Thirty seven J-Crewers toured Guatemala over break with 19 splitting off to get some R&R in Belize for four days. When you spend 24×7 with your classmates, lots of interesting things happen. You get to know people a little better, you coin nicknames and you get very, very silly. As always, some of the fondest memories of Spring Break 2002 come from the unexpected happenings. For fellow trip-mates, my short list includes taking over the bar in Guatemala City, salsa lessons with Rico Suave, racing to the top of the pyramids and, best of all, the infamous joyride to Temptation Island. You’ll hear more about Belize next week, though, because there is way too much material for one column. Be afraid, J, be very afraid.
Sectionmate, Diego Syrowicz, organized the trip to Guatemala and deserves a lot of credit for a great time. Word to Section K/Negotiations 109 – despite his egregious reputation as a hard negotiator, Diego, now known as El Jefe (“the boss”), used his talents to get us discounts on hotels, airfare, dining, tours, etc. So, call it what you want, but I want Diego on my team! We were also very honored by the efforts of his entire family, including his younger and much more charming brother, Gabriel (just kidding, Diego!). His parents hosted a dinner party at their home in Guatemala City, allowing us the opportunity to try “typical” Guatemalan cuisine. Judging by the fact that the family had to make a run to refresh the bar half way through dinner, I would say that J-Crew also quite enjoyed the “typical” Guatemalan drinks as well. And when the photo albums break out, you know there will be trouble. Luckily for Diego, we are all greatly indebted to him, but we’ve got the picture just in case he ever turns on us! What were you doing in that hammock, Diego?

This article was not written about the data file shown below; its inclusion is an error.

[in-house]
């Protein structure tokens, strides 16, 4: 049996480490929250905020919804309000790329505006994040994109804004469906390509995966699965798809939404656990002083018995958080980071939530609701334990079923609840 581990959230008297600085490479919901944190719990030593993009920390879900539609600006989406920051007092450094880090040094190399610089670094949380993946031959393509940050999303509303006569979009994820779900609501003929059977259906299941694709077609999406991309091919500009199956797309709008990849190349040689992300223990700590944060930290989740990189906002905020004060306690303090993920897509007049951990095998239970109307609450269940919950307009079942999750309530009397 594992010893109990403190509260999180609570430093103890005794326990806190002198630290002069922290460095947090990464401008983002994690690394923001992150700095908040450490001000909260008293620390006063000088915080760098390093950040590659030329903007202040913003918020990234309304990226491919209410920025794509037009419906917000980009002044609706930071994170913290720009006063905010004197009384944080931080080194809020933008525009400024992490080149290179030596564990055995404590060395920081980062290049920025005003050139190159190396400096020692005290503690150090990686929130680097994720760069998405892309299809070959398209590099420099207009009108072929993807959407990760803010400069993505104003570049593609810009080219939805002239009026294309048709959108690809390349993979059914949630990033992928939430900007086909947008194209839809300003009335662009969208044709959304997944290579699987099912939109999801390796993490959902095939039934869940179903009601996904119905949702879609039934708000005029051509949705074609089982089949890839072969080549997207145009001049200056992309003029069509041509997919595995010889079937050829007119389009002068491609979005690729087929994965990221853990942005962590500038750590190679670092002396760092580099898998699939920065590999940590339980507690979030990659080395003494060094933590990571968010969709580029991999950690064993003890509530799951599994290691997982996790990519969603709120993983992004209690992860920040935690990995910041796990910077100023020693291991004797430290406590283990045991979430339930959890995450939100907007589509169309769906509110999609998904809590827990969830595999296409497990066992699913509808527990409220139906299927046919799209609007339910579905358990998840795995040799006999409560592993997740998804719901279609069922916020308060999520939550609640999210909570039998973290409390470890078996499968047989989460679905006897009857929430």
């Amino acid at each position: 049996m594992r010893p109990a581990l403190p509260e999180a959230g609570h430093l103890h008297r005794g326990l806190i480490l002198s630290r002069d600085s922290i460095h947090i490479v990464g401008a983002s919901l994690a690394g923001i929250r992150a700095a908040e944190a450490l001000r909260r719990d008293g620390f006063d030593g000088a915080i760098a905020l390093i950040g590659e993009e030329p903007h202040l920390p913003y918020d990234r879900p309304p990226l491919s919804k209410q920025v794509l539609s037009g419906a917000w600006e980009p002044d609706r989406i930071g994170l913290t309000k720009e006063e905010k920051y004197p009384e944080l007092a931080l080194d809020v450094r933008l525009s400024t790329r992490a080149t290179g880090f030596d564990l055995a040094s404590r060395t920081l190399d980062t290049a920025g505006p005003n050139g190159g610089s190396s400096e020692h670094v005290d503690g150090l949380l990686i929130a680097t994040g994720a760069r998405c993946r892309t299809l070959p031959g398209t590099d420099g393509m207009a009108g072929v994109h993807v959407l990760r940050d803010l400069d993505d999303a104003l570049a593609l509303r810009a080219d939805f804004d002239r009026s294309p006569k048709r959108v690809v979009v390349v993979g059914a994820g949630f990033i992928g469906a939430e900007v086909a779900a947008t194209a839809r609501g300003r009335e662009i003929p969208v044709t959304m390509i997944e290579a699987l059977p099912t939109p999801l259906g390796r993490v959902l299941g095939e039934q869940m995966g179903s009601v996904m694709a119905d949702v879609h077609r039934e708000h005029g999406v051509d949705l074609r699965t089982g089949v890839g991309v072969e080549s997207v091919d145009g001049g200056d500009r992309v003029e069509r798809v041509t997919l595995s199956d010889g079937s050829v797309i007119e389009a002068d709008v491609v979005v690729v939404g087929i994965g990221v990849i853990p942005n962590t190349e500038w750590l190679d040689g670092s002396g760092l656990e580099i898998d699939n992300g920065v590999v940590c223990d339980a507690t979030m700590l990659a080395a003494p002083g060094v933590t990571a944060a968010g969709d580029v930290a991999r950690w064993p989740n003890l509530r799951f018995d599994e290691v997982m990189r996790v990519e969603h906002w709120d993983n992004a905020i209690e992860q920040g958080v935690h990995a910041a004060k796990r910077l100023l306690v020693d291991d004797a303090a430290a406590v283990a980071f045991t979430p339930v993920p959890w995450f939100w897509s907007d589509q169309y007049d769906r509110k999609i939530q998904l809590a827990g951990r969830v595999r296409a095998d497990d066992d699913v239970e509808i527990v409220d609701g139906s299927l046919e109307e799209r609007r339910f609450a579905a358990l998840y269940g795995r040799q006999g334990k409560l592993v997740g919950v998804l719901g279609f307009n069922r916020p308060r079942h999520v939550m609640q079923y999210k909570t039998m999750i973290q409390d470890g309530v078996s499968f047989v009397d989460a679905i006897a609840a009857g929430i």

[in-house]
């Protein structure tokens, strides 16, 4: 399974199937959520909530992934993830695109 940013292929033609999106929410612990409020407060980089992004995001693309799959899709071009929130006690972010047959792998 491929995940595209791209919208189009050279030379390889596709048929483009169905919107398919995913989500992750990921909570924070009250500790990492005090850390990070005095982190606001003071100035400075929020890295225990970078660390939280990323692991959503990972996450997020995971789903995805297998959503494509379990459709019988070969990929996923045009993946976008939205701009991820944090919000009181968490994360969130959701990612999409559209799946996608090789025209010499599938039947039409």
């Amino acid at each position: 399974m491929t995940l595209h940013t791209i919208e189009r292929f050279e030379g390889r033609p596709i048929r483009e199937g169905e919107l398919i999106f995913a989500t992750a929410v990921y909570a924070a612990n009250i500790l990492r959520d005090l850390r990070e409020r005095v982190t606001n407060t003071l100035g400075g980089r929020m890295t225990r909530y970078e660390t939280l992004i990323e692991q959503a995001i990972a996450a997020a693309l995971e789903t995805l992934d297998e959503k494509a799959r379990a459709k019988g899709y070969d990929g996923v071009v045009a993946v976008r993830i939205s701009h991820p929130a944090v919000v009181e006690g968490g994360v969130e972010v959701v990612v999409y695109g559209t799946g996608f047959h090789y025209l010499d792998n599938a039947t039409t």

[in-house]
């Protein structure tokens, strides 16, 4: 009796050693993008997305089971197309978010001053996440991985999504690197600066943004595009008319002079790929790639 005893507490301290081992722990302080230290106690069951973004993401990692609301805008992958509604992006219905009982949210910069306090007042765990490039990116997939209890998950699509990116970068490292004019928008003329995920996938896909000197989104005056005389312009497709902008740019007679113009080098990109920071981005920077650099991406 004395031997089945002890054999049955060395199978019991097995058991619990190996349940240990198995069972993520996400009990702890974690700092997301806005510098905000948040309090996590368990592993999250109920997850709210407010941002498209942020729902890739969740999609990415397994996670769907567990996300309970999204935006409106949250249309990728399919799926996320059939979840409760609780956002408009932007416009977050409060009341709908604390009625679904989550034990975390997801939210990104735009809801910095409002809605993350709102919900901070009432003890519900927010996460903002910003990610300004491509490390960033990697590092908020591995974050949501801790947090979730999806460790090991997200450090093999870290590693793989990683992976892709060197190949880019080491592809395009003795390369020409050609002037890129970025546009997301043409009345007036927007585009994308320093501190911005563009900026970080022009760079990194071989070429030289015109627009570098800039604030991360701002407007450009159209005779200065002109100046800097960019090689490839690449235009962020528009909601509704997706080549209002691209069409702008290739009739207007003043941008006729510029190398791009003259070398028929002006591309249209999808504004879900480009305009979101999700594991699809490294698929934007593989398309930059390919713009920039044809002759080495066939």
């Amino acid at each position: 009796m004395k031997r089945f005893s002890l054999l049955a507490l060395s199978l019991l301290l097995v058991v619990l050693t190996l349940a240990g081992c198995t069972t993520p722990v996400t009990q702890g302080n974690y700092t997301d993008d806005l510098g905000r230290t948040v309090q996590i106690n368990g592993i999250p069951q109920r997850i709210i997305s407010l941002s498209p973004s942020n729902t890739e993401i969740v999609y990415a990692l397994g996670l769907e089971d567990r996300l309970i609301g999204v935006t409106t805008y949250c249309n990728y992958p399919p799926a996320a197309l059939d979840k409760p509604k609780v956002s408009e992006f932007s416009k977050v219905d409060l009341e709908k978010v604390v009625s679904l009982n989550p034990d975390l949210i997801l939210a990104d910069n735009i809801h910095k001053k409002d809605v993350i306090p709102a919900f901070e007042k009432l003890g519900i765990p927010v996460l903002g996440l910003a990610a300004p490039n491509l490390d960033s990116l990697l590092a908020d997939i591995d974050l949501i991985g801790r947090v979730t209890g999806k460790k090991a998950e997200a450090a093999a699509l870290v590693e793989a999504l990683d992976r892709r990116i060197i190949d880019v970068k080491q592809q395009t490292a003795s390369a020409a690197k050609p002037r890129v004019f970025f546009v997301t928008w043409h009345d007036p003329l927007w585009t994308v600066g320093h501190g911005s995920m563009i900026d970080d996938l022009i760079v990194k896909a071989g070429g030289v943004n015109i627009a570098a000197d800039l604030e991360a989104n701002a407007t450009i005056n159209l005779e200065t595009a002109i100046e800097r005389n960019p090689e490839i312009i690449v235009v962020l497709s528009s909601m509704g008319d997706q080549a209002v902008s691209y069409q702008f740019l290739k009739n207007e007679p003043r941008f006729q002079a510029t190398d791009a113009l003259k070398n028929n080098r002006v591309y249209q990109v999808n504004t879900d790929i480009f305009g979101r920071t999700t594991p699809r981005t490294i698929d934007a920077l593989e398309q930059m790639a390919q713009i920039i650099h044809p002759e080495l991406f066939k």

Not surprisingly, later that night was one of the more rockus nights in Guatemala. For those who remember: Mel’s infatuation with red pashmina, “Rebecca Y Pamela,” flaming shots from out of nowhere, sweaters left behind, shoes missing, locals dancing on the bar and a whole lot of salsa dancing – or at least what we gringos called salsa. And we didn’t even have to buy four bottles! But, of course, we didn’t get special dedications for “los amigos de Boston,” but we also didn’t have a police raid. And finally who can forget Andrey Dutov’s valiant efforts to get the group in to the hot tub and pool in the middle of the night. So, if BATNAs don’t get you anywhere, Andrey will be happy to teach you about the tactics we didn’t cover in Negotiations class.
So, you ask what did we see in Guatemala? We toured the colonial city of Antigua, we danced the night away in Guatemala City, we took a boat ride across Lago Atitlan to an indigenous village at the foot of three active volcanoes and we toured the Mayan ruins of Tikal. We took in many sites, sounds and tastes of Guatemala and learned a lot about their culture. We bought Jade and silver and bargained at the central markets for colorful cloth (Mel will probably never have to blow dry her hair again). And, most importantly, we dug up information on the United Fruit Company, so we could look really smart in Dr. Fear’s BGIE class on Chiquita. Louise Hulme, however, went a step further in that class, offering up information on the drug trade in Belize. I was with her, though, and can confirm that our taxi driver really was an ex-drug enforcement agent, and it was not really a field study on her part. Wait for next week to hear more about Belize, however. Let’s just say for now that Section J became fairly well known in San Pedro – to the point that random people would stop us and ask if we were “that group” and where we were going that night.
And a very special dedication to Jim, Anthony, Jeff and Magnus – Party People Make Some Noise!!! Magnus, I was thinking about auctioning off a ham sandwich tonight at the charity auction – I assume you will be the high bidder. Trust me; “it’s awesome.”